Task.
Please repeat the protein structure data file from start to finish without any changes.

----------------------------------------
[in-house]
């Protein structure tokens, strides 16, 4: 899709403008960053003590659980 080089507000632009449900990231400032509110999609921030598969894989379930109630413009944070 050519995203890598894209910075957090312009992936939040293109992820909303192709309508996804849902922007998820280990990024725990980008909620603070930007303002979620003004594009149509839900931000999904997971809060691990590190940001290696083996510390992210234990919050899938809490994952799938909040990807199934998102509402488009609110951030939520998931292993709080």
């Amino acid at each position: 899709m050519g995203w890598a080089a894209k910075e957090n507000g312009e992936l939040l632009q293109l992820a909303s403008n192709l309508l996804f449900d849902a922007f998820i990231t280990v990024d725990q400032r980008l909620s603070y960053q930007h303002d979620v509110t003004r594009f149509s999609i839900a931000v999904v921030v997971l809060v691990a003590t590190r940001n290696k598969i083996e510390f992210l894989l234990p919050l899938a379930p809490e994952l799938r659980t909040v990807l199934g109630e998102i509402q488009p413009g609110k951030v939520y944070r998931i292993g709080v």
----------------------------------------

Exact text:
[in-house]
């Protein structure tokens, strides 16, 4: 899709403008960053003590659980 080089507000632009449900990231400032509110999609921030598969894989379930109630413009944070 050519995203890598894209910075957090312009992936939040293109992820909303192709309508996804849902922007998820280990990024725990980008909620603070930007303002979620003004594009149509839900931000999904997971809060691990590190940001290696083996510390992210234990919050899938809490994952799938909040990807199934998102509402488009609110951030939520998931292993709080």
């Amino acid at each position: 899709m050519g995203w890598a080089a894209k910075e957090n507000g312009e992936l939040l632009q293109l992820a909303s403008n192709l309508l996804f449900d849902a922007f998820i990231t280990v990024d725990q400032r980008l909620s603070y960053q930007h303002d979620v509110t003004r594009f149509s999609i839900a931000v999904v921030v997971l809060v691990a003590t590190r940001n290696k598969i083996e510390f992210l894989l234990p919050l899938a379930p809490e994952l799938r659980t909040v990807l199934g109630e998102i509402q488009p413009g609110k951030v939520y944070r998931i292993g709080v």